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syslog

I have a sun machine which installed with solaris 8. I want to use it as a syslog server for messages that are sent from a cisco router.
 I have done the following
1.on the cisco router
    ->logging on
    ->logging ip_address
    ->logging facility local7
    ->logging trap debug
2. On the sun workstation
   ->I have edited the syslog.conf file by adding
       local7.debug    /var/adm/log (there are five tabs between local7.debug and /var/adm/log  no space)
   ->I have created the file /var/adm/log
   ->I have changed the file attribute mode as -rwxrwxrwx.(chmod 777)
   -> Force the syslog process (syslogd) to read the new configuration file by typing:
   -># kill -HUP cat /etc/syslog.pid
but the last command has an error such as
      "there is no such pid"
If I restarted the sun machine the syslogd process started. But the messages are not found in the file.
     When  I see the router by typing
             sh logging
     there are messages that are logged to the sun  machine.
0
abradf
Asked:
abradf
1 Solution
 
sunnycoderCommented:
Hi abradf,

> # kill -HUP cat /etc/syslog.pid

# kill -HUP `cat /etc/syslog.pid`

note the backticks


Sunnycoder
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sunnycoderCommented:
you can also try /etc/init.d/syslog restart for forcing syslod to re-read its configuration
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rhuggaCommented:

First test your changes to /etc/syslog.conf with the logger utility. This allows you to submit log entries to syslog using the same routines an application would use. Eliminate the cisco router from the picture until you know the Solaris box is configured correctly. If logger is failing, make sure you used TABs in your /etc/syslog.conf file , not spaces.

After checking /etc/syslog.conf, make sure that syslogd is even accepting remote connections:

netstat -na | grep LIST | grep 514

You should see something like this:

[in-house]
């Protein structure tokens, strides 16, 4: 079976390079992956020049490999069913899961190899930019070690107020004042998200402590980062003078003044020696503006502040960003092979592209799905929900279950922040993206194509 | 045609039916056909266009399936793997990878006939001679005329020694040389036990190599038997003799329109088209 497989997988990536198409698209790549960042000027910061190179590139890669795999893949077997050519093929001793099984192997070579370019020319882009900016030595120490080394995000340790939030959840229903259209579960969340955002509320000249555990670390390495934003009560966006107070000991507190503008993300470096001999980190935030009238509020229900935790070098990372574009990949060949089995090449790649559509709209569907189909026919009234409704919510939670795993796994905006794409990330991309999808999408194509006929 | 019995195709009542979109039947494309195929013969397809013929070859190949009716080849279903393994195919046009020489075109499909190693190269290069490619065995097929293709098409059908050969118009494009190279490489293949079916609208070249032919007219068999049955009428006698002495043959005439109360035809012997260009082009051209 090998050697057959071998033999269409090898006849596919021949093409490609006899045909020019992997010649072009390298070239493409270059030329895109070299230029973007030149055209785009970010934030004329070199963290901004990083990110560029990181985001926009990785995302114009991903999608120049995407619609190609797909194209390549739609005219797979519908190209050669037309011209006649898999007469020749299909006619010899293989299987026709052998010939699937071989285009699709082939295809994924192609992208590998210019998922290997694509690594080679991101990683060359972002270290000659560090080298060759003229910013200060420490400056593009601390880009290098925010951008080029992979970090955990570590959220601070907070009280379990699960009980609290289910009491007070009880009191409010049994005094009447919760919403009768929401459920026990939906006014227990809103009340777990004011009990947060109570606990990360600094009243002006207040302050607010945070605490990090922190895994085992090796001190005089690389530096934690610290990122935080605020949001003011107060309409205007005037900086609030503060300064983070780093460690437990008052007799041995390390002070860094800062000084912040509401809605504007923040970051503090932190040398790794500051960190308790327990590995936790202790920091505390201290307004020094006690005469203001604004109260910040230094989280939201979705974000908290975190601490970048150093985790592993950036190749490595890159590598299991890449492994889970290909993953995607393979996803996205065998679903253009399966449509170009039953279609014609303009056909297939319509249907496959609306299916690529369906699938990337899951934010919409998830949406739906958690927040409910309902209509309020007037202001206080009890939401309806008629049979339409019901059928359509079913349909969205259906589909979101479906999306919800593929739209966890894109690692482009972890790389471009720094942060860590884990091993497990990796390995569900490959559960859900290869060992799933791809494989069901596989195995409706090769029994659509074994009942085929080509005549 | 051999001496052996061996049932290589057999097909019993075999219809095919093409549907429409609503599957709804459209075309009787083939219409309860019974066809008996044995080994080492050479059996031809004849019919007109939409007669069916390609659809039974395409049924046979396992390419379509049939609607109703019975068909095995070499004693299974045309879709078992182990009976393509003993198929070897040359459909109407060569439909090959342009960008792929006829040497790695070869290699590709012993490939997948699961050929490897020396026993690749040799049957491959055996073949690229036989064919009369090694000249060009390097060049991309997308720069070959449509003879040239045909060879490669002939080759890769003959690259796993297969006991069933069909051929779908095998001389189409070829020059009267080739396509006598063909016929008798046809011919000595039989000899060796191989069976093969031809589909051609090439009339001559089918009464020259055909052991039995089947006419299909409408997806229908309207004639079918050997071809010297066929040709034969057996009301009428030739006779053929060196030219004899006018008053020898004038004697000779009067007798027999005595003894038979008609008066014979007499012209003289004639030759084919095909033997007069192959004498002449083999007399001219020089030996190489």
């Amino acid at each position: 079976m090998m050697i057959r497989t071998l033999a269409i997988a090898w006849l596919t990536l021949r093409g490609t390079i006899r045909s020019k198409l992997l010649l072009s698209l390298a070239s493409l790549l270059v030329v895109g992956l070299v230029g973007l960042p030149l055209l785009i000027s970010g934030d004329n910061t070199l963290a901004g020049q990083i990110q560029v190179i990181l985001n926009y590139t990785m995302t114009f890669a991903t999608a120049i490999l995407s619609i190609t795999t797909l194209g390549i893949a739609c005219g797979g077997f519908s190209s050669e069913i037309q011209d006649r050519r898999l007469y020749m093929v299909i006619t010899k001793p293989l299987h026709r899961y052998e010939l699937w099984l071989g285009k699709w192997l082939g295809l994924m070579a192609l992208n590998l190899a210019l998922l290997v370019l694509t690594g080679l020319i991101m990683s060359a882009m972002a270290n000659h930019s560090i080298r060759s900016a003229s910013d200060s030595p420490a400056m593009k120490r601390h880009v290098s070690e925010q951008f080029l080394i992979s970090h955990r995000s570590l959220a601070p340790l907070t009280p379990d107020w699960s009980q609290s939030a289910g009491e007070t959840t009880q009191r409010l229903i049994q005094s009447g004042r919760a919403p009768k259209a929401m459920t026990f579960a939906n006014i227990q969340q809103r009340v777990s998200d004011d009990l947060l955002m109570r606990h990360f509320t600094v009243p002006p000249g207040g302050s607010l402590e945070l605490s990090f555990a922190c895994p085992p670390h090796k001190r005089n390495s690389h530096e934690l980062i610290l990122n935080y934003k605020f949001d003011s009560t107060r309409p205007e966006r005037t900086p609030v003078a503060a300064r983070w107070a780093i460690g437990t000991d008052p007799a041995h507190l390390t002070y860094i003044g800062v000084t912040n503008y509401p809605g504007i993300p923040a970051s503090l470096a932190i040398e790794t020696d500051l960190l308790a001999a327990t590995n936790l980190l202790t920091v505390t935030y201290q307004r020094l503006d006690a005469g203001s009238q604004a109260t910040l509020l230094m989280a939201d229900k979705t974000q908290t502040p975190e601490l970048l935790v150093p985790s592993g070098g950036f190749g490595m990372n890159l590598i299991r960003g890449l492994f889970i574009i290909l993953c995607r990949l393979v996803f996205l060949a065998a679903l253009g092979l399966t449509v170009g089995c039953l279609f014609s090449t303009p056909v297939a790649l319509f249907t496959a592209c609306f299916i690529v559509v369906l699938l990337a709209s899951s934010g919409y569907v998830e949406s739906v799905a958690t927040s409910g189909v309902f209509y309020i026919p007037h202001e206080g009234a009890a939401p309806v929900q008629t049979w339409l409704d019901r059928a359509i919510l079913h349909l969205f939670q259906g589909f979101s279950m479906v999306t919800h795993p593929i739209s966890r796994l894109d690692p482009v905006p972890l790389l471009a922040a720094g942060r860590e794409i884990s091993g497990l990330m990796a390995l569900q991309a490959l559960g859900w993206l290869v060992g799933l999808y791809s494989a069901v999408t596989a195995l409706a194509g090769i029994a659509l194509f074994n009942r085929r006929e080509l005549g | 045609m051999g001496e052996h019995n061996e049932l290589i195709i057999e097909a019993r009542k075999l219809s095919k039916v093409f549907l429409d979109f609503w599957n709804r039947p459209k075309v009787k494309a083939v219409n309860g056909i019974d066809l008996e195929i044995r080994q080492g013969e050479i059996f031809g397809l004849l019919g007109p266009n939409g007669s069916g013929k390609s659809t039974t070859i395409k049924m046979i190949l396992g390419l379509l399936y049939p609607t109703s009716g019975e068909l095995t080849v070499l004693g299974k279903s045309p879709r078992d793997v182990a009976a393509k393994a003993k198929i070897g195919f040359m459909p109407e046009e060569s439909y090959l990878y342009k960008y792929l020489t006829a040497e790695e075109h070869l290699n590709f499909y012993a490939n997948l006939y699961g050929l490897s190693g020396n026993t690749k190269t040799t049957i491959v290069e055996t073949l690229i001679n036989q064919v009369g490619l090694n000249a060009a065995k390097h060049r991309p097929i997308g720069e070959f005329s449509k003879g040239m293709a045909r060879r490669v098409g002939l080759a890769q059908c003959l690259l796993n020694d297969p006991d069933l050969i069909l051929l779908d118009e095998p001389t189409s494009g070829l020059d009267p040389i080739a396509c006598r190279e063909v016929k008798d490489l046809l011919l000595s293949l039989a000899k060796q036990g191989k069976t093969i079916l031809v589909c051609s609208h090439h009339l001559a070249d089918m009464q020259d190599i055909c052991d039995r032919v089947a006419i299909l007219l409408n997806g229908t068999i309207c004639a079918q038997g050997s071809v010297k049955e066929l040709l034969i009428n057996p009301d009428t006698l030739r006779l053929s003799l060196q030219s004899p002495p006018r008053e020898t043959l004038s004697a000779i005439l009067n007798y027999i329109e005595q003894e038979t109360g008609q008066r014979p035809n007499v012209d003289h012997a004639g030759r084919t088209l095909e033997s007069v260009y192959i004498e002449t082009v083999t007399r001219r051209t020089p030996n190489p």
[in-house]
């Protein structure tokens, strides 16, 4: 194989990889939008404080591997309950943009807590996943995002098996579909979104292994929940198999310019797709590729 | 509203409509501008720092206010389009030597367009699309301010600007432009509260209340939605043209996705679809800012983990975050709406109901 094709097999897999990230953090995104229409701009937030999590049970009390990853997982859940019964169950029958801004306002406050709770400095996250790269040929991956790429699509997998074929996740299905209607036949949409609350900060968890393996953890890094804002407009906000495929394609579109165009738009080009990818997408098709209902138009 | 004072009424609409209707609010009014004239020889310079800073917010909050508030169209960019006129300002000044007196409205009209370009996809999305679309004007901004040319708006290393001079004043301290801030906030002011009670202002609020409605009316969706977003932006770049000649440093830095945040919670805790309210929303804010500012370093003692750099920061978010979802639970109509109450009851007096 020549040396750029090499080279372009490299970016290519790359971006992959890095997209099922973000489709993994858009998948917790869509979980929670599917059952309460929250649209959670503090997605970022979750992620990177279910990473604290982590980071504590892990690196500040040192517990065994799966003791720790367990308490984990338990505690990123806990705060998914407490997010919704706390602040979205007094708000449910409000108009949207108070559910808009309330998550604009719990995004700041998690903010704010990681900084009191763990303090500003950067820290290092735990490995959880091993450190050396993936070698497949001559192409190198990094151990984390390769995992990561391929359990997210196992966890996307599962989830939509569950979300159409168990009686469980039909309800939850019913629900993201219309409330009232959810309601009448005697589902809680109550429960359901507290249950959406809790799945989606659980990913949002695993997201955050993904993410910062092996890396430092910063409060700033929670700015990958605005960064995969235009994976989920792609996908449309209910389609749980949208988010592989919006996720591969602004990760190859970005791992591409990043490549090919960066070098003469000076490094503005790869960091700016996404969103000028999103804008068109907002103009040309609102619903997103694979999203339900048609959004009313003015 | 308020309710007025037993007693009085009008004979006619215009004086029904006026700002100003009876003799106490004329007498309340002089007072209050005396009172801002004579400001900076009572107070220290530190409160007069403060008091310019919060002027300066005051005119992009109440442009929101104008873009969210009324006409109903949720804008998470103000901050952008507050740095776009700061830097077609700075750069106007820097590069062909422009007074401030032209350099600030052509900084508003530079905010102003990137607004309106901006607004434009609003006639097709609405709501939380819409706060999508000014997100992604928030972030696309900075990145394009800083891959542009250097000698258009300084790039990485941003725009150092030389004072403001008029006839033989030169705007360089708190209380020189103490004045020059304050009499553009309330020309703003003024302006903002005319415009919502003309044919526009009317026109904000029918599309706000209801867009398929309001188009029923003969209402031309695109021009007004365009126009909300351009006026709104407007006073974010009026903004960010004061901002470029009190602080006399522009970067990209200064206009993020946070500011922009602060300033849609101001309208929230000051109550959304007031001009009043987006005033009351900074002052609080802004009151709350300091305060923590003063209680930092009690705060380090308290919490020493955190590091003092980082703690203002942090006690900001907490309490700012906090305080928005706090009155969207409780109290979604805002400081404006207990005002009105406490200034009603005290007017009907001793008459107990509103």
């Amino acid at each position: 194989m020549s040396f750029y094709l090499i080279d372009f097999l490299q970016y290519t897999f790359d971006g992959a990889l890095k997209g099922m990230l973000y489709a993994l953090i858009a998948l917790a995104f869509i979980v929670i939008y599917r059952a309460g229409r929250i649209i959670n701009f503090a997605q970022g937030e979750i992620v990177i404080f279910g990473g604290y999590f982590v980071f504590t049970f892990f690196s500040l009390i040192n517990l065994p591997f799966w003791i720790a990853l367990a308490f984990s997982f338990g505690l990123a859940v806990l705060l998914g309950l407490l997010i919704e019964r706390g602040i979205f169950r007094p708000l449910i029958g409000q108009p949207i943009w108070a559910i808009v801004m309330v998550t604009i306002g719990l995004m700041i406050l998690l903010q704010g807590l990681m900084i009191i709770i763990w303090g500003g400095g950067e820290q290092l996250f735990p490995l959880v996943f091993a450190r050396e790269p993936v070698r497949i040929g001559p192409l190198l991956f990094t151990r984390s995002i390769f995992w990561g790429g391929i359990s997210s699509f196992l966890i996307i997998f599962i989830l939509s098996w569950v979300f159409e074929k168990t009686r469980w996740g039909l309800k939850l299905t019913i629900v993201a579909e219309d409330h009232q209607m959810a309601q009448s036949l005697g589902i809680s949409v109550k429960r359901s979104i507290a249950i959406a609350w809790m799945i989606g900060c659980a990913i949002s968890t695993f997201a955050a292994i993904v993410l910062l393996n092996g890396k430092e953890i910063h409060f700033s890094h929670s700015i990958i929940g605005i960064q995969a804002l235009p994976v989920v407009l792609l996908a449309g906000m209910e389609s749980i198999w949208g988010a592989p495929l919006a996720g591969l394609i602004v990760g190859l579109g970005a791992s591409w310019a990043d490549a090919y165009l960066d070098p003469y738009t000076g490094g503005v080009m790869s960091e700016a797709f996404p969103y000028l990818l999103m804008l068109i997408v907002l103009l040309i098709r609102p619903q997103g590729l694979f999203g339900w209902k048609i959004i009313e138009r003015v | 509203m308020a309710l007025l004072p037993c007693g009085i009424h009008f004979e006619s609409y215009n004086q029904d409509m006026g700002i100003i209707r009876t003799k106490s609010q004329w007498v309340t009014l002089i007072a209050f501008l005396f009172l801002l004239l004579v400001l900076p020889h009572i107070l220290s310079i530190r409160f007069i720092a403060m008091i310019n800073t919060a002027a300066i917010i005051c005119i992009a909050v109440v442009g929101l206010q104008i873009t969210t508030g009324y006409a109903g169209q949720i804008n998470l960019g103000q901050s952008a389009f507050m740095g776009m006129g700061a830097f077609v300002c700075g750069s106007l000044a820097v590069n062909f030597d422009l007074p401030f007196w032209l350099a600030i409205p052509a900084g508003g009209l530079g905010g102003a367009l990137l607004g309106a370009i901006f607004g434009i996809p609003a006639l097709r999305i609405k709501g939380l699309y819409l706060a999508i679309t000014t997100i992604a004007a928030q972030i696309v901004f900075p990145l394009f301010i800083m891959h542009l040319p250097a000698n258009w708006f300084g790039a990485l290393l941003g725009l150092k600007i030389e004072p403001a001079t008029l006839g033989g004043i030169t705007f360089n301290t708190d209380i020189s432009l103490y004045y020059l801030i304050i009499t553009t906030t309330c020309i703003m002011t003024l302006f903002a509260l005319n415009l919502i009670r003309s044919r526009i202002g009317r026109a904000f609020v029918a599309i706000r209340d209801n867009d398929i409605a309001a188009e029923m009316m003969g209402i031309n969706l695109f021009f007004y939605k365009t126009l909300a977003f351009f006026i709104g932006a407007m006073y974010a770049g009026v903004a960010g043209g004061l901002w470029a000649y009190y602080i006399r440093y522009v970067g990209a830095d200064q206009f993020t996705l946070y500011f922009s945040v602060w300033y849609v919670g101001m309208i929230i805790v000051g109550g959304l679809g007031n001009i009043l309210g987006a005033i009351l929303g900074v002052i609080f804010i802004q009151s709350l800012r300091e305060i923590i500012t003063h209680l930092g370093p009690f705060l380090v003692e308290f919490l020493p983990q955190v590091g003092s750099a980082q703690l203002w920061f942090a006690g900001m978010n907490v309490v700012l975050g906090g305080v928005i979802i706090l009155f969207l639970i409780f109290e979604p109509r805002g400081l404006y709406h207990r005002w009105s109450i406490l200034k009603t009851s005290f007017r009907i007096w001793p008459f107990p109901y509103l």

*.514                *.*                0      0 65536      0 LISTEN
      *.514                *.*                0      0 65536      0 LISTEN

Next check your network path to the cisco router. (check for firewalls, bad routes, bad arp, etc.....)

Lastly, make sure syslogd is not being started with the -t option (which is doesn't by default)

You can also turn on a debug mode to syslogd with the -d option.

Relevant man pages: syslogd, logger, syslog.conf

-chuck




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TintinCommented:
There is no need to set perms to 777.  It should be 640 or perhaps 644.

You can also do a restart by doing

pkill HUP syslogd
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CadburyKatCommented:
use logger.  This is installed by default with Solaris 8 and 9.  You can send messages from a remote system to the syslog facility you specify.

This will take the Solaris part out of it.

The next step will be to diagnose the cisco end of things.

I am doing the exact thing you are trying to do.  It can be done.



man logger
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elf_binCommented:
I thought .pid files usually went in /var/run/, perhaps you've made a mistake?

Just a thought...
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TintinCommented:
There's no real standard for pid files.  Older versions of Solaris used /etc/syslog.pid, but on recent versions, you'll notice that that's actually a link to /var/run/syslog.pid
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sunnycoderCommented:
Liddler,

I think http:#10755265 is the correct answer
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liddlerCommented:
Sunnycoder
>>If I restarted the sun machine the syslogd process started. But the messages are not found in the file.

You were right about how to use ``, but the comment above seems to say they were not logged ?!?
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sunnycoderCommented:
you are right ... I somehow missed that part ...

Just for the sake of solution being in the PAQ ...

You need to restart the syslogd with -r option ... by default, syslog does not log messages sent by the remote machine.
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moduloCommented:
PAQed - no points refunded (of 250)

modulo
Community Support Moderator
0

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